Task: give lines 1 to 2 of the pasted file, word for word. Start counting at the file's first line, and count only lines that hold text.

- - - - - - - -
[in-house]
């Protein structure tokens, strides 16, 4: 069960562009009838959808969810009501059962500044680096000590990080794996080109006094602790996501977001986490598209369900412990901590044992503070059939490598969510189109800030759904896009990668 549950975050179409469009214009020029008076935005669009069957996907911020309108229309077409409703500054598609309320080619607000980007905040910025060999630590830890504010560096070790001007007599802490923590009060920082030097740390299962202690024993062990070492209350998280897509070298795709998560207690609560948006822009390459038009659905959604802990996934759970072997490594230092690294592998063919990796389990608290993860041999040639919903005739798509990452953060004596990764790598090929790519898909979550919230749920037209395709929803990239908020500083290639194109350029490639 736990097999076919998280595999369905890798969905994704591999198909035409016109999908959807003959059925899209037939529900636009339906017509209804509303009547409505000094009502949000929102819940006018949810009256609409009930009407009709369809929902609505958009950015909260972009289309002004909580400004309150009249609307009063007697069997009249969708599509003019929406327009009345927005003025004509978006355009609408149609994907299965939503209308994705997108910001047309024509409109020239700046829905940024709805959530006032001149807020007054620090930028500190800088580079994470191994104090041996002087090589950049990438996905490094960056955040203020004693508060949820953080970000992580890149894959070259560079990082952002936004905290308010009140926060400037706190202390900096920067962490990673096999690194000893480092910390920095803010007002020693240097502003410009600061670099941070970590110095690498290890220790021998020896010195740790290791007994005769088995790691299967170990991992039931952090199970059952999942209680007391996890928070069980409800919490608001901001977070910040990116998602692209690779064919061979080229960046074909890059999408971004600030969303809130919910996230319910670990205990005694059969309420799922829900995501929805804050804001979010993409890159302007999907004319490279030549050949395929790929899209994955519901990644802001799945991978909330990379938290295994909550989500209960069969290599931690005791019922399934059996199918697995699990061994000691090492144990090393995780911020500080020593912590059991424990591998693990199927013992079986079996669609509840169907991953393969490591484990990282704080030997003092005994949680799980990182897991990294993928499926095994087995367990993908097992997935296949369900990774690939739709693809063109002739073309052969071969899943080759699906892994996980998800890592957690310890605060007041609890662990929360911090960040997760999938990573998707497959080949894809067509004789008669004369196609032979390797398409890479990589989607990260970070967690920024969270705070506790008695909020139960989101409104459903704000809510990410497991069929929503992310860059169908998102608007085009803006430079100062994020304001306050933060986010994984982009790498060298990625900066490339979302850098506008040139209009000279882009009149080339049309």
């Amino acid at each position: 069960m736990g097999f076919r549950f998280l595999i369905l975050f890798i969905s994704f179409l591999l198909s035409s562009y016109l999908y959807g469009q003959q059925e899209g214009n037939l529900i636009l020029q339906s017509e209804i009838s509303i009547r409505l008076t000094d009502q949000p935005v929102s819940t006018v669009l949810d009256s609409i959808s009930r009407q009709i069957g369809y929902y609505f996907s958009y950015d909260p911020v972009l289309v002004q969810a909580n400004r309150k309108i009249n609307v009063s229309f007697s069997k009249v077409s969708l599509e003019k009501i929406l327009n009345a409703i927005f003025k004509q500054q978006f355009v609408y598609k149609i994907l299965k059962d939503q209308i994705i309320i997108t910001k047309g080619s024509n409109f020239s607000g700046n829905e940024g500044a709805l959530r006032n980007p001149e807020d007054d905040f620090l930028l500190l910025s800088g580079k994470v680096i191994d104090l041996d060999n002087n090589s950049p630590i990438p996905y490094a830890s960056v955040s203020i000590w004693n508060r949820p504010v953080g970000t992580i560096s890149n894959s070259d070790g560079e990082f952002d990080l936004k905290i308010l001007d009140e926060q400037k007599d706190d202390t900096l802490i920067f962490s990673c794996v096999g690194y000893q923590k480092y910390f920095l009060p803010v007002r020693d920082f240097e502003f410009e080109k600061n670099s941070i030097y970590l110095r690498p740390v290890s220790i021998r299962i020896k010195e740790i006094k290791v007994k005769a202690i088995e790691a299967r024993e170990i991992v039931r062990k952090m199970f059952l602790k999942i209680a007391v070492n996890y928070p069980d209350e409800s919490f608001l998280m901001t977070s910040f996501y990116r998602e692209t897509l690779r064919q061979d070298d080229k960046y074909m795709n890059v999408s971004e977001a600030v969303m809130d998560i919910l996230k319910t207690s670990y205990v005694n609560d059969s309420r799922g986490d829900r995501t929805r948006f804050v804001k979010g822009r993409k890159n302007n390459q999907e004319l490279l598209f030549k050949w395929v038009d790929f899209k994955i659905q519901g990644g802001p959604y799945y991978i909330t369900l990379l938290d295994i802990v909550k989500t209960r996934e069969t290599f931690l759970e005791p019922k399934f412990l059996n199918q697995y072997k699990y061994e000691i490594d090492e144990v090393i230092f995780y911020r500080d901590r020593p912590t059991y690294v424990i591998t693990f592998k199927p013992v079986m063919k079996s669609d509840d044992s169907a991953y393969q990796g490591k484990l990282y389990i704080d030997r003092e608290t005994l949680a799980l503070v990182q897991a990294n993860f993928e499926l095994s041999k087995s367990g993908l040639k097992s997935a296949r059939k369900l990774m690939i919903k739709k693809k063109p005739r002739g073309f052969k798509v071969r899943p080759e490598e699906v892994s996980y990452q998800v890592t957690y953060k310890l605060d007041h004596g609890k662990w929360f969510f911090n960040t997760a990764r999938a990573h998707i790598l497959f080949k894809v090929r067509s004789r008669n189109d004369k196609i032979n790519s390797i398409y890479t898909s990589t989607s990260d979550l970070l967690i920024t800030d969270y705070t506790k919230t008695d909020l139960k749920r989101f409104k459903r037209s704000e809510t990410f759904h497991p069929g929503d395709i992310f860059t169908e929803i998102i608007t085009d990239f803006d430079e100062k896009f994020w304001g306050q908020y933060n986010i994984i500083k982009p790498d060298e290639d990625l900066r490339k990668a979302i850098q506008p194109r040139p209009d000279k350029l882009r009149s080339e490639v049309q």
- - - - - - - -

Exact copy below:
[in-house]
């Protein structure tokens, strides 16, 4: 069960562009009838959808969810009501059962500044680096000590990080794996080109006094602790996501977001986490598209369900412990901590044992503070059939490598969510189109800030759904896009990668 549950975050179409469009214009020029008076935005669009069957996907911020309108229309077409409703500054598609309320080619607000980007905040910025060999630590830890504010560096070790001007007599802490923590009060920082030097740390299962202690024993062990070492209350998280897509070298795709998560207690609560948006822009390459038009659905959604802990996934759970072997490594230092690294592998063919990796389990608290993860041999040639919903005739798509990452953060004596990764790598090929790519898909979550919230749920037209395709929803990239908020500083290639194109350029490639 736990097999076919998280595999369905890798969905994704591999198909035409016109999908959807003959059925899209037939529900636009339906017509209804509303009547409505000094009502949000929102819940006018949810009256609409009930009407009709369809929902609505958009950015909260972009289309002004909580400004309150009249609307009063007697069997009249969708599509003019929406327009009345927005003025004509978006355009609408149609994907299965939503209308994705997108910001047309024509409109020239700046829905940024709805959530006032001149807020007054620090930028500190800088580079994470191994104090041996002087090589950049990438996905490094960056955040203020004693508060949820953080970000992580890149894959070259560079990082952002936004905290308010009140926060400037706190202390900096920067962490990673096999690194000893480092910390920095803010007002020693240097502003410009600061670099941070970590110095690498290890220790021998020896010195740790290791007994005769088995790691299967170990991992039931952090199970059952999942209680007391996890928070069980409800919490608001901001977070910040990116998602692209690779064919061979080229960046074909890059999408971004600030969303809130919910996230319910670990205990005694059969309420799922829900995501929805804050804001979010993409890159302007999907004319490279030549050949395929790929899209994955519901990644802001799945991978909330990379938290295994909550989500209960069969290599931690005791019922399934059996199918697995699990061994000691090492144990090393995780911020500080020593912590059991424990591998693990199927013992079986079996669609509840169907991953393969490591484990990282704080030997003092005994949680799980990182897991990294993928499926095994087995367990993908097992997935296949369900990774690939739709693809063109002739073309052969071969899943080759699906892994996980998800890592957690310890605060007041609890662990929360911090960040997760999938990573998707497959080949894809067509004789008669004369196609032979390797398409890479990589989607990260970070967690920024969270705070506790008695909020139960989101409104459903704000809510990410497991069929929503992310860059169908998102608007085009803006430079100062994020304001306050933060986010994984982009790498060298990625900066490339979302850098506008040139209009000279882009009149080339049309």